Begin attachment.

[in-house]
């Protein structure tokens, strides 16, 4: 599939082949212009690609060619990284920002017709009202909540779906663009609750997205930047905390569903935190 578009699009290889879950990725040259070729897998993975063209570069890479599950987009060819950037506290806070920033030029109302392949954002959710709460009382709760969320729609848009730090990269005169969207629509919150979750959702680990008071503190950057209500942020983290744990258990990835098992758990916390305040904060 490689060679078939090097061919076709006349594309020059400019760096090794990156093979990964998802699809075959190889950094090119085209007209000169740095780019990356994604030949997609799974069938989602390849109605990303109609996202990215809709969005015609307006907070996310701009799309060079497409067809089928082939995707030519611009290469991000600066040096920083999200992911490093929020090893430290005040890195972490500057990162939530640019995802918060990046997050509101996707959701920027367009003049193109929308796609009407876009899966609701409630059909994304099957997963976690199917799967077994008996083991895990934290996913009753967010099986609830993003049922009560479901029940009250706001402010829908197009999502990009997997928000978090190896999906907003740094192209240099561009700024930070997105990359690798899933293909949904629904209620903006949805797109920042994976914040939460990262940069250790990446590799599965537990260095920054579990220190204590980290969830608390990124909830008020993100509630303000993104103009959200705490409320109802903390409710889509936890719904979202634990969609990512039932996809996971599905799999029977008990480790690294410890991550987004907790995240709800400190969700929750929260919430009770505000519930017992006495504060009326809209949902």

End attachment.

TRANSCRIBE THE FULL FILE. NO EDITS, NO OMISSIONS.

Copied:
[in-house]
């Protein structure tokens, strides 16, 4: 599939082949212009690609060619990284920002017709009202909540779906663009609750997205930047905390569903935190 578009699009290889879950990725040259070729897998993975063209570069890479599950987009060819950037506290806070920033030029109302392949954002959710709460009382709760969320729609848009730090990269005169969207629509919150979750959702680990008071503190950057209500942020983290744990258990990835098992758990916390305040904060 490689060679078939090097061919076709006349594309020059400019760096090794990156093979990964998802699809075959190889950094090119085209007209000169740095780019990356994604030949997609799974069938989602390849109605990303109609996202990215809709969005015609307006907070996310701009799309060079497409067809089928082939995707030519611009290469991000600066040096920083999200992911490093929020090893430290005040890195972490500057990162939530640019995802918060990046997050509101996707959701920027367009003049193109929308796609009407876009899966609701409630059909994304099957997963976690199917799967077994008996083991895990934290996913009753967010099986609830993003049922009560479901029940009250706001402010829908197009999502990009997997928000978090190896999906907003740094192209240099561009700024930070997105990359690798899933293909949904629904209620903006949805797109920042994976914040939460990262940069250790990446590799599965537990260095920054579990220190204590980290969830608390990124909830008020993100509630303000993104103009959200705490409320109802903390409710889509936890719904979202634990969609990512039932996809996971599905799999029977008990480790690294410890991550987004907790995240709800400190969700929750929260919430009770505000519930017992006495504060009326809209949902």